The cephalic stage of digestion occurs prior to the entry of food into the stomach. During the cephalic stage, there is an increase in hydrochloric acid and pepsinogen.
Higher cortical functions, senses (e.g. taste, smell), chewing and swallowing all drive the increases in gastric secretions. These processes lead to vagal stimulation which increases ACh release. ACh acts directly on parietal and chief cells triggering them to secrete HCl and pepsinogen respectively. It can also act indirectly via endocrine cells (e.g. G cells and enterochromaffin-like cells).
The gastric stage features a significant increase in gastric secretions and follows food entering the stomach. Food entering the stomach leads to stimulation of the enteric nervous system and endocrine cells. Protein is the most powerful stimulus during the gastric stage of digestion.
Ultimately, there are many overlapping pathways that occur during the gastric phase of digestion, this culminates in increased secretion of two key products: pepsinogen and hydrochloric acid.
Hydrochloric acid (HCl), a strong acid, has numerous important functions within the stomach. It helps denature proteins and its low pH is key to the innate immune defence. It is also critical for the activation of the proenzyme pepsinogen into the active enzyme pepsin.
Pepsin is important in the breakdown of polypeptide chains into small peptide fragments. Pepsin is able to autocatalyse itself, this mean pepsin can activate pepsinogen. This leads to a significant increase in the availability of the active enzyme.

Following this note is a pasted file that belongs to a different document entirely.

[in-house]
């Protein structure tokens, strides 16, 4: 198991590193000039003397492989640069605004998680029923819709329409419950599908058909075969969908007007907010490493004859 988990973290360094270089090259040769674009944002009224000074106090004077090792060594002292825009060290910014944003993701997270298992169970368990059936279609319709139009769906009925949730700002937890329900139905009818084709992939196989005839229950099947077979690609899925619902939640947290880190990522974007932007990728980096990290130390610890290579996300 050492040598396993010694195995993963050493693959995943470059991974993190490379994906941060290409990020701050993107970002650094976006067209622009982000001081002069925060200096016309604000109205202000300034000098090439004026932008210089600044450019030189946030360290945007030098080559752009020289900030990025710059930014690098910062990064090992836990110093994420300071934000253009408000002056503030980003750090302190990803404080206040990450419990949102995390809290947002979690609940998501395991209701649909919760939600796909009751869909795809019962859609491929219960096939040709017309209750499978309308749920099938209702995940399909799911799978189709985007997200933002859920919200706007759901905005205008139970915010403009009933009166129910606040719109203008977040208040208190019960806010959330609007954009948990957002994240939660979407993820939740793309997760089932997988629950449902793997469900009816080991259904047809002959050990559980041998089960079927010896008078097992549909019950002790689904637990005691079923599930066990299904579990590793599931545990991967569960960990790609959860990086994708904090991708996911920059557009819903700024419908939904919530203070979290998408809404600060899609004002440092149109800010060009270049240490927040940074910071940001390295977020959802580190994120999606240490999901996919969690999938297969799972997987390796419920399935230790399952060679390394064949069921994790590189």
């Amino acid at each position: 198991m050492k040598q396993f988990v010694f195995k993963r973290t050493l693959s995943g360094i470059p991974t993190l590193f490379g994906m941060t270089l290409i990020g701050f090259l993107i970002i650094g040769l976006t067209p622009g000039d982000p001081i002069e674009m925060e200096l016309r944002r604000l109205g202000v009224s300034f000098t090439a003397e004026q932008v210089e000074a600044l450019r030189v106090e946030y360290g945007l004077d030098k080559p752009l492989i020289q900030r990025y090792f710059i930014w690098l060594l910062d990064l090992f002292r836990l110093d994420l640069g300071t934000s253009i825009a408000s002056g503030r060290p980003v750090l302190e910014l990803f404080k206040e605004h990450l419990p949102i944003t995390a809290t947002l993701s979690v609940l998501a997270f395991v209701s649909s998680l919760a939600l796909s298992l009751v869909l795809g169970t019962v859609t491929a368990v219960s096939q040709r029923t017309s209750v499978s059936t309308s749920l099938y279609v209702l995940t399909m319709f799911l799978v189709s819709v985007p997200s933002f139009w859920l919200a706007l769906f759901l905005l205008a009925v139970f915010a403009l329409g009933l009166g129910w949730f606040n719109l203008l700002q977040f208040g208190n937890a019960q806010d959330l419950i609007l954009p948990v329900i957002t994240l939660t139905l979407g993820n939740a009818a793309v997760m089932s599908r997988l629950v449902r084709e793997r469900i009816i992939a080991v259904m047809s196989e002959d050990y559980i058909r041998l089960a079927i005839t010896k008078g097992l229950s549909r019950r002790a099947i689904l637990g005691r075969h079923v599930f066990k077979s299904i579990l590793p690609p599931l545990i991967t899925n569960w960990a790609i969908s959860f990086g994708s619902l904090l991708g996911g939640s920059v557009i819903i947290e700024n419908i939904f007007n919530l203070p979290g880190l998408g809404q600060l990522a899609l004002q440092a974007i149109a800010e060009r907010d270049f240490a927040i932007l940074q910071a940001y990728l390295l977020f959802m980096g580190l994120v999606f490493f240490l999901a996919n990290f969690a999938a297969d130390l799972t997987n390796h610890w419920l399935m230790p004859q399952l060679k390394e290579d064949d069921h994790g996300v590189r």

The intestinal stage of digestion is the final phase, which is chiefly inhibitory of gastric secretions. Gastric emptying of chyme into the duodenum stimulates the release of hormones from endocrine cells and activates local neurones.
Activation of D cells leads to the release of the inhibitory hormone somatostatin. This leads to a decrease in gastric secretions. Additionally, the loss of food from the stomach reduces the stimulus for further gastric secretions.
Gastric emptying is the process of moving acidic gastric chyme into the duodenum.
It may be regulated by factors arising from the stomach, duodenum or the cortex of the brain (pain/emotion). Factors arising from the duodenum are the main regulatory mechanisms. These include fat, acidity, tonicity and distension.
These four factors trigger both neural and hormonal responses. The neural response is mediated by both the autonomic nervous system and enteric nervous system. They trigger an enterogastrone reflex that slows gastric emptying. The hormonal response leads to the secretion of enterogastrones (CCK, secretin) which delay gastric emptying and initiate hepatobiliary secretions.
NOTE: enterogastrone refers to any hormone that inhibits the forward movement of chyme.
Click here for Part 3: Hepatobiliary secretions.